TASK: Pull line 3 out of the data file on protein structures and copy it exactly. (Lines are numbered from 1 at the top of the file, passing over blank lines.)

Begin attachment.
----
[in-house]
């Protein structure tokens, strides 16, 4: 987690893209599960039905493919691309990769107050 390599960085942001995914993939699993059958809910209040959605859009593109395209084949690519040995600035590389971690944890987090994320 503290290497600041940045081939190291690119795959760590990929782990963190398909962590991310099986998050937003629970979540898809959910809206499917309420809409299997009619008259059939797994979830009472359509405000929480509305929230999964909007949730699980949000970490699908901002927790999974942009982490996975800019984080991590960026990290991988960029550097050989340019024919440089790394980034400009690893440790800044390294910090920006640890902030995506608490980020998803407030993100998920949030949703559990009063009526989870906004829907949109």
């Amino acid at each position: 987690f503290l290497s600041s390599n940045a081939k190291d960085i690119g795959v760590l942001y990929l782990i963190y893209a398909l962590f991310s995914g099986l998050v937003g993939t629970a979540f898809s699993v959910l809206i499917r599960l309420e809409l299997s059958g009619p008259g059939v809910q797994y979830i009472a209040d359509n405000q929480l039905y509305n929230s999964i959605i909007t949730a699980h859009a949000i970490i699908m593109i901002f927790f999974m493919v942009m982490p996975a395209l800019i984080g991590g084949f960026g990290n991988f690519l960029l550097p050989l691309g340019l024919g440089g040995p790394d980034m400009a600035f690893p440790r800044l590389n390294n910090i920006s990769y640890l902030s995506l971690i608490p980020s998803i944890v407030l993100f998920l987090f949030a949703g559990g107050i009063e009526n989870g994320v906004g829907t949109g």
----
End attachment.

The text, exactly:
């Amino acid at each position: 987690f503290l290497s600041s390599n940045a081939k190291d960085i690119g795959v760590l942001y990929l782990i963190y893209a398909l962590f991310s995914g099986l998050v937003g993939t629970a979540f898809s699993v959910l809206i499917r599960l309420e809409l299997s059958g009619p008259g059939v809910q797994y979830i009472a209040d359509n405000q929480l039905y509305n929230s999964i959605i909007t949730a699980h859009a949000i970490i699908m593109i901002f927790f999974m493919v942009m982490p996975a395209l800019i984080g991590g084949f960026g990290n991988f690519l960029l550097p050989l691309g340019l024919g440089g040995p790394d980034m400009a600035f690893p440790r800044l590389n390294n910090i920006s990769y640890l902030s995506l971690i608490p980020s998803i944890v407030l993100f998920l987090f949030a949703g559990g107050i009063e009526n989870g994320v906004g829907t949109g």